Users of Google Chrome have been told to download and update their software with an emergency patch that fixes a potentially dangerous security flaw.
The company has issued Chrome 96.0.4664.110 for Windows, Mac, and Linux, to address a high-severity zero-day vulnerability for its web browser that has apparently already been exploited.
"Google is aware of reports that an exploit for CVE-2021-4102 exists in the wild," the company said in a security advisory. "We would also like to thank all security researchers that worked with us during the development cycle to prevent security bugs from ever reaching the stable channel."
Chrome security update
Google says the flaw, labelled as CVE-2021-4102, was reported anonymously, and rates its severity as high.
The company has also addressed four other security issues in its new release, three of which are also rated as high, and one rated as "critical".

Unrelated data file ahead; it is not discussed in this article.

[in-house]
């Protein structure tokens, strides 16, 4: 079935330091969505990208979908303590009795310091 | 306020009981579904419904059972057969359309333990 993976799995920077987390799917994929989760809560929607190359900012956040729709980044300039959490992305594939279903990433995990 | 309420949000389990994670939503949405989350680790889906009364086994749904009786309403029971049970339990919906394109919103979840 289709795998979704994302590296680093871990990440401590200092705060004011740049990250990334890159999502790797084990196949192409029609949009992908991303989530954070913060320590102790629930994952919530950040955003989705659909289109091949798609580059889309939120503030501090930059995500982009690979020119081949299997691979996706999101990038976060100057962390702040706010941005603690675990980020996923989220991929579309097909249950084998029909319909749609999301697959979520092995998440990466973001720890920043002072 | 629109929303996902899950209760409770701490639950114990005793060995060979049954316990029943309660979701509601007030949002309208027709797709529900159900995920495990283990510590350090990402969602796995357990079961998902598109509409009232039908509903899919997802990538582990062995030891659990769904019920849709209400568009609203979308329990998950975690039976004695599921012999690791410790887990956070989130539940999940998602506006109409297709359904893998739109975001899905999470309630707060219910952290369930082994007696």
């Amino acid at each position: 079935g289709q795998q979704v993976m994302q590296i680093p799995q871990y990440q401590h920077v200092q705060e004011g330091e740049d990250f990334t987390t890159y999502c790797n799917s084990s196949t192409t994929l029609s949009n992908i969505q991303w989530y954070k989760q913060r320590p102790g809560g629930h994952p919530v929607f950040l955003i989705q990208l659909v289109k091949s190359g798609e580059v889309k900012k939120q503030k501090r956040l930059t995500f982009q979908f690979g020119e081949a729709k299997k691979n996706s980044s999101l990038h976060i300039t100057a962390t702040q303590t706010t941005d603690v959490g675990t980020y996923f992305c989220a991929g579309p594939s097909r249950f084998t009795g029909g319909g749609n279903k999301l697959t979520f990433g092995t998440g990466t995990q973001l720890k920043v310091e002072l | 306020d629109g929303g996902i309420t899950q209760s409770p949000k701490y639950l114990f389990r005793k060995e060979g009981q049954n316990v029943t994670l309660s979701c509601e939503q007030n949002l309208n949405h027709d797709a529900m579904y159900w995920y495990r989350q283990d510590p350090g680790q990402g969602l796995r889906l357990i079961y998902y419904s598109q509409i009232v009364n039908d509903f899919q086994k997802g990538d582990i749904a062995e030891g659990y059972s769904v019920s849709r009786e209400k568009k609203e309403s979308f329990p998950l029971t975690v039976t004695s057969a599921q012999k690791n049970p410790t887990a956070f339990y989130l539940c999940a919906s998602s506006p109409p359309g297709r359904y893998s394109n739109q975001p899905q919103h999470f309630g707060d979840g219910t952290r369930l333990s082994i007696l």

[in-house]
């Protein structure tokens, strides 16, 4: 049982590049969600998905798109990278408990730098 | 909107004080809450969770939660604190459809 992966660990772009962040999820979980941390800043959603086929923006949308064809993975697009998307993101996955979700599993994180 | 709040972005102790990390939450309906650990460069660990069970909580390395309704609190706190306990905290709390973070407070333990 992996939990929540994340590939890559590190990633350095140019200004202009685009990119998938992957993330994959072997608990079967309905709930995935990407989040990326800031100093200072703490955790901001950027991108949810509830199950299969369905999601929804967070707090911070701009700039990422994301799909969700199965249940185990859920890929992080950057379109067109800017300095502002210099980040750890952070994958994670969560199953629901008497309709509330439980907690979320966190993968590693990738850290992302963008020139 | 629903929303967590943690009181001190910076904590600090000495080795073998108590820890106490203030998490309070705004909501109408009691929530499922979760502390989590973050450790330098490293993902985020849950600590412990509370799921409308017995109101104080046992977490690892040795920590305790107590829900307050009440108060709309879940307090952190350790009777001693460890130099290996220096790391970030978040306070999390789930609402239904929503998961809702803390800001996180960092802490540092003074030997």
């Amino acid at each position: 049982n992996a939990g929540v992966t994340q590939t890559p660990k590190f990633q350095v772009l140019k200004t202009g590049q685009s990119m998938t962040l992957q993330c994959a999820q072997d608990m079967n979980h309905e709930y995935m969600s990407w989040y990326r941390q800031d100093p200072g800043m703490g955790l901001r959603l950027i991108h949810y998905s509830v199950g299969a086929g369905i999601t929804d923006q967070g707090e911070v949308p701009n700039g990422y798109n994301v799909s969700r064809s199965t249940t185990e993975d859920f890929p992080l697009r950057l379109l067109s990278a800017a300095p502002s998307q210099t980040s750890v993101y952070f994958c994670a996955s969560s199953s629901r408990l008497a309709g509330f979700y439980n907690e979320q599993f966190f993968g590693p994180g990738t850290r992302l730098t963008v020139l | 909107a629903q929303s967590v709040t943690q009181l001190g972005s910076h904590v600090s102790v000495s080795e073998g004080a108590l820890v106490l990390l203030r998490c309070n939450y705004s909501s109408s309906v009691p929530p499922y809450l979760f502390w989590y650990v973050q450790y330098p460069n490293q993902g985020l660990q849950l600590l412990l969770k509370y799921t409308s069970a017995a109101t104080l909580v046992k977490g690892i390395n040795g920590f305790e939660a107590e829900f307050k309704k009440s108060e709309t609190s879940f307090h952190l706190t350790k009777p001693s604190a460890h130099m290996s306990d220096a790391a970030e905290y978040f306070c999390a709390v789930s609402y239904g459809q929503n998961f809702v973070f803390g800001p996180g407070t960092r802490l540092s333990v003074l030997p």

This latter threat, CVE-2021-4098, discovered by Google Project Zero researcher Sergei Glazunov, concerned insufficient data validation in Mojo, a collection of runtime libraries managing Chrome's inter-process communication system.
The update can be installed by restarting your browser.
The news comes shortly after Google announced it had reconfigured the Privacy and Security settings in its latest Chrome beta release in a bid to streamline the ability to delete data stored by websites. The company claims the move will enable users of the web browser to better understand and manage their privacy on the web by providing more clarity on controlling a site’s storage settings.
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